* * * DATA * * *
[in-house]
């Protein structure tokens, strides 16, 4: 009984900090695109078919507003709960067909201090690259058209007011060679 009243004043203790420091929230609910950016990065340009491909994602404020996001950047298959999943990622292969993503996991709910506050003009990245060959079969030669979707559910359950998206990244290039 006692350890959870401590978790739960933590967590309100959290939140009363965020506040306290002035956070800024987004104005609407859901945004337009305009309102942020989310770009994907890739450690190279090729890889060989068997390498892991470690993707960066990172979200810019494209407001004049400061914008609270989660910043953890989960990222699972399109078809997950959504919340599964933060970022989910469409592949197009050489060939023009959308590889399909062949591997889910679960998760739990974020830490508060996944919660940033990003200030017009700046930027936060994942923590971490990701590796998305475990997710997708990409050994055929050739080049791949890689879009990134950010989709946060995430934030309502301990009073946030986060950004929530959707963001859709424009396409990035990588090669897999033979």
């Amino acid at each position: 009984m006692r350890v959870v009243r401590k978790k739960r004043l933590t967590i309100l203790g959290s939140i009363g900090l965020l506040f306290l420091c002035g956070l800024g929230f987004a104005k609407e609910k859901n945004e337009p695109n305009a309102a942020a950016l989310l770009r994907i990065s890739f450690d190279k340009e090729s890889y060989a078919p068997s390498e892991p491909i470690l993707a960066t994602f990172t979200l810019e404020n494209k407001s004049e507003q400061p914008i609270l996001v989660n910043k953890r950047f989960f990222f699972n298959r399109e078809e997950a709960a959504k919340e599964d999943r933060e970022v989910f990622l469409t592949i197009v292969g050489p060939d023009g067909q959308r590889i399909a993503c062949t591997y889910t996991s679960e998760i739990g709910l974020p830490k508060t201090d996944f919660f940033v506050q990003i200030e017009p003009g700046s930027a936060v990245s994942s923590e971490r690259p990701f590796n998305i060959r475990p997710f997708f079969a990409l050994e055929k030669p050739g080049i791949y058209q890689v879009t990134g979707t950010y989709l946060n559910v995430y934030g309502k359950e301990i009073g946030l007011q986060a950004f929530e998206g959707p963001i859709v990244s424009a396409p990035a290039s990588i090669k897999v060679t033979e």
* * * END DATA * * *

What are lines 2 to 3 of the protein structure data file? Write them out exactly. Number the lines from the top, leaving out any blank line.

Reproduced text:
């Protein structure tokens, strides 16, 4: 009984900090695109078919507003709960067909201090690259058209007011060679 009243004043203790420091929230609910950016990065340009491909994602404020996001950047298959999943990622292969993503996991709910506050003009990245060959079969030669979707559910359950998206990244290039 006692350890959870401590978790739960933590967590309100959290939140009363965020506040306290002035956070800024987004104005609407859901945004337009305009309102942020989310770009994907890739450690190279090729890889060989068997390498892991470690993707960066990172979200810019494209407001004049400061914008609270989660910043953890989960990222699972399109078809997950959504919340599964933060970022989910469409592949197009050489060939023009959308590889399909062949591997889910679960998760739990974020830490508060996944919660940033990003200030017009700046930027936060994942923590971490990701590796998305475990997710997708990409050994055929050739080049791949890689879009990134950010989709946060995430934030309502301990009073946030986060950004929530959707963001859709424009396409990035990588090669897999033979």
């Amino acid at each position: 009984m006692r350890v959870v009243r401590k978790k739960r004043l933590t967590i309100l203790g959290s939140i009363g900090l965020l506040f306290l420091c002035g956070l800024g929230f987004a104005k609407e609910k859901n945004e337009p695109n305009a309102a942020a950016l989310l770009r994907i990065s890739f450690d190279k340009e090729s890889y060989a078919p068997s390498e892991p491909i470690l993707a960066t994602f990172t979200l810019e404020n494209k407001s004049e507003q400061p914008i609270l996001v989660n910043k953890r950047f989960f990222f699972n298959r399109e078809e997950a709960a959504k919340e599964d999943r933060e970022v989910f990622l469409t592949i197009v292969g050489p060939d023009g067909q959308r590889i399909a993503c062949t591997y889910t996991s679960e998760i739990g709910l974020p830490k508060t201090d996944f919660f940033v506050q990003i200030e017009p003009g700046s930027a936060v990245s994942s923590e971490r690259p990701f590796n998305i060959r475990p997710f997708f079969a990409l050994e055929k030669p050739g080049i791949y058209q890689v879009t990134g979707t950010y989709l946060n559910v995430y934030g309502k359950e301990i009073g946030l007011q986060a950004f929530e998206g959707p963001i859709v990244s424009a396409p990035a290039s990588i090669k897999v060679t033979e």